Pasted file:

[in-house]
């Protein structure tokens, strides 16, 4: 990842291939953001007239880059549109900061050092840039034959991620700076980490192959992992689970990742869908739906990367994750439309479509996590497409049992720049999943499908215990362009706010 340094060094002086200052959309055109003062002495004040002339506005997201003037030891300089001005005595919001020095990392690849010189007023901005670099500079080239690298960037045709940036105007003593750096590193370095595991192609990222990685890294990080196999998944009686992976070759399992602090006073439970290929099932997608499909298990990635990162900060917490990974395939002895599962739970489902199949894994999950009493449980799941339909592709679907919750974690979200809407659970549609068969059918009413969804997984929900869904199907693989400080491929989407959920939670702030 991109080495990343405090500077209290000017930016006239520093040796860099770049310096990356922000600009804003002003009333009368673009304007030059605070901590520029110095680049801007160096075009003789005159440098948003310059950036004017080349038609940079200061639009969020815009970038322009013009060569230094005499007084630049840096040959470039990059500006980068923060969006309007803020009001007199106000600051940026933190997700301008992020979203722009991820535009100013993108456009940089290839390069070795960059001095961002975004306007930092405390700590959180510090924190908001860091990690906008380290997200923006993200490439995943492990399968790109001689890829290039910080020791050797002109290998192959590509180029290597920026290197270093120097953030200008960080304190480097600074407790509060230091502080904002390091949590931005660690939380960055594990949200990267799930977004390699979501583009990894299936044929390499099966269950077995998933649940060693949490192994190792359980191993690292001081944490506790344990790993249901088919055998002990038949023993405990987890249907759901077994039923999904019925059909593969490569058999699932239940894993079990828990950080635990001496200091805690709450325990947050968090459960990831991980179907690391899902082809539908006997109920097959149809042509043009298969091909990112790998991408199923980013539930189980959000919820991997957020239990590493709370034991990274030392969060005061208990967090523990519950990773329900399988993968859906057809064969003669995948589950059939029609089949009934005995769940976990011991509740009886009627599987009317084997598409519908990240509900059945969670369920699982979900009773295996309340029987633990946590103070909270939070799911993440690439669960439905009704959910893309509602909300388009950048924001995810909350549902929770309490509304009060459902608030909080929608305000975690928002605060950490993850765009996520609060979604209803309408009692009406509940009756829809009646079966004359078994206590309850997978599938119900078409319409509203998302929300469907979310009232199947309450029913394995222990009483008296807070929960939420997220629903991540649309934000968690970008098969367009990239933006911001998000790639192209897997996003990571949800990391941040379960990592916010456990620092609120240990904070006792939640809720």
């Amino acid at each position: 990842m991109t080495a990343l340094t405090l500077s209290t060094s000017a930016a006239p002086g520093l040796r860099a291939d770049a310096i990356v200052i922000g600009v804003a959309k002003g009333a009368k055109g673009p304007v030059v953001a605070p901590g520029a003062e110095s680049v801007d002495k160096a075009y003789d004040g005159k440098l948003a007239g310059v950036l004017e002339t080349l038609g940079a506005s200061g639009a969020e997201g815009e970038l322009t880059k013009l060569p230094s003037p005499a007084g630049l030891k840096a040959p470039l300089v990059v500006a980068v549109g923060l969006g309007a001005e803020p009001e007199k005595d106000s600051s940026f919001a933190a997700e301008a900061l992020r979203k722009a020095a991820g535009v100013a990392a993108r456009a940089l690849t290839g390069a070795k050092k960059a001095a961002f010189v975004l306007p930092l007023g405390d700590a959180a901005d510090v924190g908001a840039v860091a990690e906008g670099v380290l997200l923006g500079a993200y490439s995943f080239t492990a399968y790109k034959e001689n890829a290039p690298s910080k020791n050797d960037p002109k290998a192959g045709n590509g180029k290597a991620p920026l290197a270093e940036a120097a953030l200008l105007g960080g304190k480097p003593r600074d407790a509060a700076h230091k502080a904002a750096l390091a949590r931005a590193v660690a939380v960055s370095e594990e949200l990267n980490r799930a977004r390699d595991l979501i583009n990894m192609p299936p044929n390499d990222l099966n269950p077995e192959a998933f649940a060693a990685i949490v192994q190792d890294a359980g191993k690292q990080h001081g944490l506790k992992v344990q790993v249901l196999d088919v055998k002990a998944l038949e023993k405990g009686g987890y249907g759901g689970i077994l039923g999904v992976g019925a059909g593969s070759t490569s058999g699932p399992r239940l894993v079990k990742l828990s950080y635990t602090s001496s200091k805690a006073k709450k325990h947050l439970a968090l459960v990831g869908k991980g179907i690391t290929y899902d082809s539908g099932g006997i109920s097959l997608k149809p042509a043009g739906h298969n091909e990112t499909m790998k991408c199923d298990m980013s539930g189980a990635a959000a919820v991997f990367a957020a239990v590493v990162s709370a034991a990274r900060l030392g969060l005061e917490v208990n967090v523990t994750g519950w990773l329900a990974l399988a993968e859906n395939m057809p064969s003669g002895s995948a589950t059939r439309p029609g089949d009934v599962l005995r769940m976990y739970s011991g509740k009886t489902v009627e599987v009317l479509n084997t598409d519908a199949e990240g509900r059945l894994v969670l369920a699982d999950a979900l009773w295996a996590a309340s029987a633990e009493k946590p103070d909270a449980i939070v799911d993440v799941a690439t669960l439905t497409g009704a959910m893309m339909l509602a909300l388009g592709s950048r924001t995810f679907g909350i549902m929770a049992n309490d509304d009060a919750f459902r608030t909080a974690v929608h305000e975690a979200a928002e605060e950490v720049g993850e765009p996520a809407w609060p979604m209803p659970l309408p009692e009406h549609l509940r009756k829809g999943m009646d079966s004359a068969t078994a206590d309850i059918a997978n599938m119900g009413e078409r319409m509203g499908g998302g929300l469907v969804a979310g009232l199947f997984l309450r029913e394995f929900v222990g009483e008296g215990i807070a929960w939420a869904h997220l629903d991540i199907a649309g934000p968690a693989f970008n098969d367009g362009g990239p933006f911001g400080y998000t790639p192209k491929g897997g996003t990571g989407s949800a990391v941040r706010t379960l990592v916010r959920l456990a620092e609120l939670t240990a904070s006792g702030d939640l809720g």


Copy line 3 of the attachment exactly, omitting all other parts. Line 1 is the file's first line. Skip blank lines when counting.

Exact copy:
């Amino acid at each position: 990842m991109t080495a990343l340094t405090l500077s209290t060094s000017a930016a006239p002086g520093l040796r860099a291939d770049a310096i990356v200052i922000g600009v804003a959309k002003g009333a009368k055109g673009p304007v030059v953001a605070p901590g520029a003062e110095s680049v801007d002495k160096a075009y003789d004040g005159k440098l948003a007239g310059v950036l004017e002339t080349l038609g940079a506005s200061g639009a969020e997201g815009e970038l322009t880059k013009l060569p230094s003037p005499a007084g630049l030891k840096a040959p470039l300089v990059v500006a980068v549109g923060l969006g309007a001005e803020p009001e007199k005595d106000s600051s940026f919001a933190a997700e301008a900061l992020r979203k722009a020095a991820g535009v100013a990392a993108r456009a940089l690849t290839g390069a070795k050092k960059a001095a961002f010189v975004l306007p930092l007023g405390d700590a959180a901005d510090v924190g908001a840039v860091a990690e906008g670099v380290l997200l923006g500079a993200y490439s995943f080239t492990a399968y790109k034959e001689n890829a290039p690298s910080k020791n050797d960037p002109k290998a192959g045709n590509g180029k290597a991620p920026l290197a270093e940036a120097a953030l200008l105007g960080g304190k480097p003593r600074d407790a509060a700076h230091k502080a904002a750096l390091a949590r931005a590193v660690a939380v960055s370095e594990e949200l990267n980490r799930a977004r390699d595991l979501i583009n990894m192609p299936p044929n390499d990222l099966n269950p077995e192959a998933f649940a060693a990685i949490v192994q190792d890294a359980g191993k690292q990080h001081g944490l506790k992992v344990q790993v249901l196999d088919v055998k002990a998944l038949e023993k405990g009686g987890y249907g759901g689970i077994l039923g999904v992976g019925a059909g593969s070759t490569s058999g699932p399992r239940l894993v079990k990742l828990s950080y635990t602090s001496s200091k805690a006073k709450k325990h947050l439970a968090l459960v990831g869908k991980g179907i690391t290929y899902d082809s539908g099932g006997i109920s097959l997608k149809p042509a043009g739906h298969n091909e990112t499909m790998k991408c199923d298990m980013s539930g189980a990635a959000a919820v991997f990367a957020a239990v590493v990162s709370a034991a990274r900060l030392g969060l005061e917490v208990n967090v523990t994750g519950w990773l329900a990974l399988a993968e859906n395939m057809p064969s003669g002895s995948a589950t059939r439309p029609g089949d009934v599962l005995r769940m976990y739970s011991g509740k009886t489902v009627e599987v009317l479509n084997t598409d519908a199949e990240g509900r059945l894994v969670l369920a699982d999950a979900l009773w295996a996590a309340s029987a633990e009493k946590p103070d909270a449980i939070v799911d993440v799941a690439t669960l439905t497409g009704a959910m893309m339909l509602a909300l388009g592709s950048r924001t995810f679907g909350i549902m929770a049992n309490d509304d009060a919750f459902r608030t909080a974690v929608h305000e975690a979200a928002e605060e950490v720049g993850e765009p996520a809407w609060p979604m209803p659970l309408p009692e009406h549609l509940r009756k829809g999943m009646d079966s004359a068969t078994a206590d309850i059918a997978n599938m119900g009413e078409r319409m509203g499908g998302g929300l469907v969804a979310g009232l199947f997984l309450r029913e394995f929900v222990g009483e008296g215990i807070a929960w939420a869904h997220l629903d991540i199907a649309g934000p968690a693989f970008n098969d367009g362009g990239p933006f911001g400080y998000t790639p192209k491929g897997g996003t990571g989407s949800a990391v941040r706010t379960l990592v916010r959920l456990a620092e609120l939670t240990a904070s006792g702030d939640l809720g």